Editor’s Note: Moira Szilagyi is a pediatrician and president-elect of the American Academy of Pediatrics. The views expressed in this commentary belong to the author. View more opinion at CNN.
As a pediatrician, mother and grandmother, I know that kids generally do not look forward to getting shots, no matter how important vaccines are for their health. With the Covid-19 vaccine on the horizon for children ages 5-11, millions of parents may be contemplating a conversation with their child about getting immunized.
Children have already heard a lot about this vaccine. And they probably have questions. Unlike most other vaccines we routinely recommend for children and adolescents, the Covid-19 vaccine has dominated the news, social media, and discussions that may be happening around the dinner table.
My best advice is to meet your children where they are. This is true for any topic, but it is an especially great technique when talking with your children about their health. Don’t hesitate to give accurate answers to their questions.
Avoid blanket directives like, “Because you have to have your shot.” Your child may fill in the gaps with fearful thoughts, so it’s better to give more complete explanations, and to talk with your child about why vaccines are important in a calm, simple and non-alarming way.
Here is some more advice:
Counter the misinformation they may have heard
Remember that it’s possible your child has been exposed to alarmist and false narratives about the Covid-19 vaccine and other immunizations. You can counteract that with facts about how people are better protected from very serious illness and hospital stays when they are vaccinated. You can mention the teams of scientists and researchers who have worked on these vaccines and tested them in many people to ensure that millions of us now can be safely protected.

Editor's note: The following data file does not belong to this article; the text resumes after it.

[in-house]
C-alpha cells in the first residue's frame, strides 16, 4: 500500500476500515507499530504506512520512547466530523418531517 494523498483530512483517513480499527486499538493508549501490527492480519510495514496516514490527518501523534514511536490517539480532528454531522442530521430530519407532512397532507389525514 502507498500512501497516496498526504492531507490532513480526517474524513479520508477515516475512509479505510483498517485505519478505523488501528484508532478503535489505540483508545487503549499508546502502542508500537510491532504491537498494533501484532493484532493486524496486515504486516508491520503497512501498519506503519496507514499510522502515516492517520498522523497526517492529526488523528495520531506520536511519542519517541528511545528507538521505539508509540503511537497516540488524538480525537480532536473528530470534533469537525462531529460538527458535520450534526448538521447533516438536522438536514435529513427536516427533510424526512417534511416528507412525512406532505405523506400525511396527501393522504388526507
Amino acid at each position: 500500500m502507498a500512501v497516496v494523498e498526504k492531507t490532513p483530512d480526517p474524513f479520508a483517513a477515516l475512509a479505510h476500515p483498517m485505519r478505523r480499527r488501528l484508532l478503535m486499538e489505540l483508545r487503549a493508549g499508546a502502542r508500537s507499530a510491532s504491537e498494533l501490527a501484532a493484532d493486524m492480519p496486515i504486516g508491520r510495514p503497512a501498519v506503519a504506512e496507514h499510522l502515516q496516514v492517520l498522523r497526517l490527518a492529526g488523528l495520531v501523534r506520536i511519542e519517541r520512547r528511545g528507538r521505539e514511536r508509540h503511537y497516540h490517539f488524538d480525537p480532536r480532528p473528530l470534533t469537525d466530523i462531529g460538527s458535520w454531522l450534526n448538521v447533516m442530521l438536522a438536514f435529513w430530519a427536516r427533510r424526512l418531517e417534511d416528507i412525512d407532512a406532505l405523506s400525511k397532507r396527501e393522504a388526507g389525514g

Talk about how incredible it is that we have a vaccine that will teach their immune system to recognize this virus. If your child is curious about how vaccines work, the American Academy of Pediatrics has some animated videos that explain the Covid-19 vaccine.
Let them know they are helping others
Children often are eager to help others. I recently gave a Covid-19 vaccine to a teen girl who hates needles but who came in and pushed up her sleeve because she wanted to help protect her mom, who has an autoimmune disease.
Children have an immense capacity for compassion and selflessness, so explaining that being vaccinated against Covid-19 will help them protect their grandparents, friends and others might help them understand the importance of their vaccination.
Remind them, too, that when more people are vaccinated, more of their favorite routines can happen again.
Set the right tone
If it’s the pain of the shot itself that is worrying your child, we have a few strategies to help. Hopefully you are able to get your children’s vaccine at the office of the pediatrician or other primary health care provider – someone the children know and trust who has a good rapport with them.
Saying, “We’re going to see Dr. Anna today and she’s going to help keep you healthy. She probably will have some fun stickers and Band-Aids for you,” can set the right tone for your visit.
Let your children wear a favorite cloth mask for the appointment and tell them their stuffed friend can wear a fun mask, as well. Bringing a favorite stuffed animal, toy, or other item also can help with self-soothing.
At the doctor’s office, hold your child’s hand and offer comforting words when it’s time for the vaccinations, but if you are nervous, don’t let it show. Your serenity can help calm your child.
Help them remain calm
Your pediatrician likely has dealt with many needle-phobic children and might have ideas for easing your child’s fears. The doctor might use less-alarming terms such as feeling a “pinch” or “slight stick.” If your child is worried about pain, ask the pediatrician about over-the-counter numbing creams to apply.
Some children may want to watch the shot to know and understand the process; others might feel better looking away. You could hum a favorite tune, play a video on your tablet, or talk about where to go for ice cream later.
When you’re done, offer words of praise to your children and gauge how they feel. You can talk about how good it feels to help others and that we can all feel better knowing that more of us are vaccinated against Covid-19 and on the way to resuming a sense of normalcy.
Remind them of the good they are doing
Your children are doing a great service to themselves and those around them by getting vaccinated. Remind them of how proud you are that they are taking this step to stay healthy.